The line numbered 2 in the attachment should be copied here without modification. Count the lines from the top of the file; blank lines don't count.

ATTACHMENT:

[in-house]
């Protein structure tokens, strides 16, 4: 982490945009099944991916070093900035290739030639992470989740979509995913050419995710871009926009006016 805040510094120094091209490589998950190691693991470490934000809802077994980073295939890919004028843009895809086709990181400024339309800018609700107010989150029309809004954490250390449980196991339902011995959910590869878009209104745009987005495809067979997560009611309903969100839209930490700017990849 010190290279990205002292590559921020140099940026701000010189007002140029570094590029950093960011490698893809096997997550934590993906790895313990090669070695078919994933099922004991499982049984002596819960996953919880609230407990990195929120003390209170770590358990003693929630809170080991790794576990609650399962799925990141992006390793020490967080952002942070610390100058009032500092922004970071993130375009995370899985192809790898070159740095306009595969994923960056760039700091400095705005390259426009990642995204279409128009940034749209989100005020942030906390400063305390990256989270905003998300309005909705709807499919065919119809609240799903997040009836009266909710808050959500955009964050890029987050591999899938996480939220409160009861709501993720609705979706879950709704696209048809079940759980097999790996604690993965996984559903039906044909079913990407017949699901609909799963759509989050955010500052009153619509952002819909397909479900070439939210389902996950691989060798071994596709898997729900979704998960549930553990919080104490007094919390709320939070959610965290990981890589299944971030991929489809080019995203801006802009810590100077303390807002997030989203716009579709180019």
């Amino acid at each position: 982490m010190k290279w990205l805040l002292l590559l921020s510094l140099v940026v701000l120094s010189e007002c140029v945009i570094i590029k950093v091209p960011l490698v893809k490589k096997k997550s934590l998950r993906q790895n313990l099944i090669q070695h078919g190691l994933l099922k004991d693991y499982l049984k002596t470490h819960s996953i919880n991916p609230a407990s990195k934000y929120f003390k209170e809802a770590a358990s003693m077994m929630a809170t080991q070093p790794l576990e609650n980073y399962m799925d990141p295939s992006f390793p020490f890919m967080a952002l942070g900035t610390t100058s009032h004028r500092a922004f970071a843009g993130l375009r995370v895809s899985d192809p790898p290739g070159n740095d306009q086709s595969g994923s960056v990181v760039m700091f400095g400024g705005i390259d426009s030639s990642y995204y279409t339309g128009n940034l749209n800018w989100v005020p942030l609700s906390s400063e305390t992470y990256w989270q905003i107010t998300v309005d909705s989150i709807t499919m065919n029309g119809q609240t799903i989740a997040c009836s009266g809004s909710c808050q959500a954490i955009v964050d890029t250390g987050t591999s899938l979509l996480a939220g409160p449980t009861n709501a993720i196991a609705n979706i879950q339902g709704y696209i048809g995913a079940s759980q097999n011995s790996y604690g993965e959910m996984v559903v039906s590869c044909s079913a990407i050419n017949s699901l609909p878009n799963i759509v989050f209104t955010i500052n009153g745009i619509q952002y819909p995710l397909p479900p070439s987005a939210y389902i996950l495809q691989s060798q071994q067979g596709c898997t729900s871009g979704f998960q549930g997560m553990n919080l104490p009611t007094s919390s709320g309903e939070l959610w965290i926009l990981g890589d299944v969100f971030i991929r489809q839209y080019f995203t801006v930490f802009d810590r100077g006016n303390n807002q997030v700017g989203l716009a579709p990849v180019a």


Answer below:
């Protein structure tokens, strides 16, 4: 982490945009099944991916070093900035290739030639992470989740979509995913050419995710871009926009006016 805040510094120094091209490589998950190691693991470490934000809802077994980073295939890919004028843009895809086709990181400024339309800018609700107010989150029309809004954490250390449980196991339902011995959910590869878009209104745009987005495809067979997560009611309903969100839209930490700017990849 010190290279990205002292590559921020140099940026701000010189007002140029570094590029950093960011490698893809096997997550934590993906790895313990090669070695078919994933099922004991499982049984002596819960996953919880609230407990990195929120003390209170770590358990003693929630809170080991790794576990609650399962799925990141992006390793020490967080952002942070610390100058009032500092922004970071993130375009995370899985192809790898070159740095306009595969994923960056760039700091400095705005390259426009990642995204279409128009940034749209989100005020942030906390400063305390990256989270905003998300309005909705709807499919065919119809609240799903997040009836009266909710808050959500955009964050890029987050591999899938996480939220409160009861709501993720609705979706879950709704696209048809079940759980097999790996604690993965996984559903039906044909079913990407017949699901609909799963759509989050955010500052009153619509952002819909397909479900070439939210389902996950691989060798071994596709898997729900979704998960549930553990919080104490007094919390709320939070959610965290990981890589299944971030991929489809080019995203801006802009810590100077303390807002997030989203716009579709180019």